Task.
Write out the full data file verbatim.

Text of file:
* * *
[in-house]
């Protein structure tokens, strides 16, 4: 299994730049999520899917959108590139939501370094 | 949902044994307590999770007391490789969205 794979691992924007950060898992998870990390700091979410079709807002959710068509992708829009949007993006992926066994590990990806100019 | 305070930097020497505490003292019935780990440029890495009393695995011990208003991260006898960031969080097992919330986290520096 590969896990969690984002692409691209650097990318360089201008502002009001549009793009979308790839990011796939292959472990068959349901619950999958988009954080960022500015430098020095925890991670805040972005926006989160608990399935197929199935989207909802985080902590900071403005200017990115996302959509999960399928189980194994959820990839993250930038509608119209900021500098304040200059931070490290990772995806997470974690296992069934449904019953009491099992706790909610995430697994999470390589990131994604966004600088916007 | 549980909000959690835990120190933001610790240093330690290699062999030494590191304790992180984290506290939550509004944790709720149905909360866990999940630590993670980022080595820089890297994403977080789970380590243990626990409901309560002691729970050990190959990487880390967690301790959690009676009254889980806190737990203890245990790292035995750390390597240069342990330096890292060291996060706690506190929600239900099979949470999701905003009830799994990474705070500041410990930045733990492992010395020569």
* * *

[in-house]
């Protein structure tokens, strides 16, 4: 299994730049999520899917959108590139939501370094 | 949902044994307590999770007391490789969205 794979691992924007950060898992998870990390700091979410079709807002959710068509992708829009949007993006992926066994590990990806100019 | 305070930097020497505490003292019935780990440029890495009393695995011990208003991260006898960031969080097992919330986290520096 590969896990969690984002692409691209650097990318360089201008502002009001549009793009979308790839990011796939292959472990068959349901619950999958988009954080960022500015430098020095925890991670805040972005926006989160608990399935197929199935989207909802985080902590900071403005200017990115996302959509999960399928189980194994959820990839993250930038509608119209900021500098304040200059931070490290990772995806997470974690296992069934449904019953009491099992706790909610995430697994999470390589990131994604966004600088916007 | 549980909000959690835990120190933001610790240093330690290699062999030494590191304790992180984290506290939550509004944790709720149905909360866990999940630590993670980022080595820089890297994403977080789970380590243990626990409901309560002691729970050990190959990487880390967690301790959690009676009254889980806190737990203890245990790292035995750390390597240069342990330096890292060291996060706690506190929600239900099979949470999701905003009830799994990474705070500041410990930045733990492992010395020569």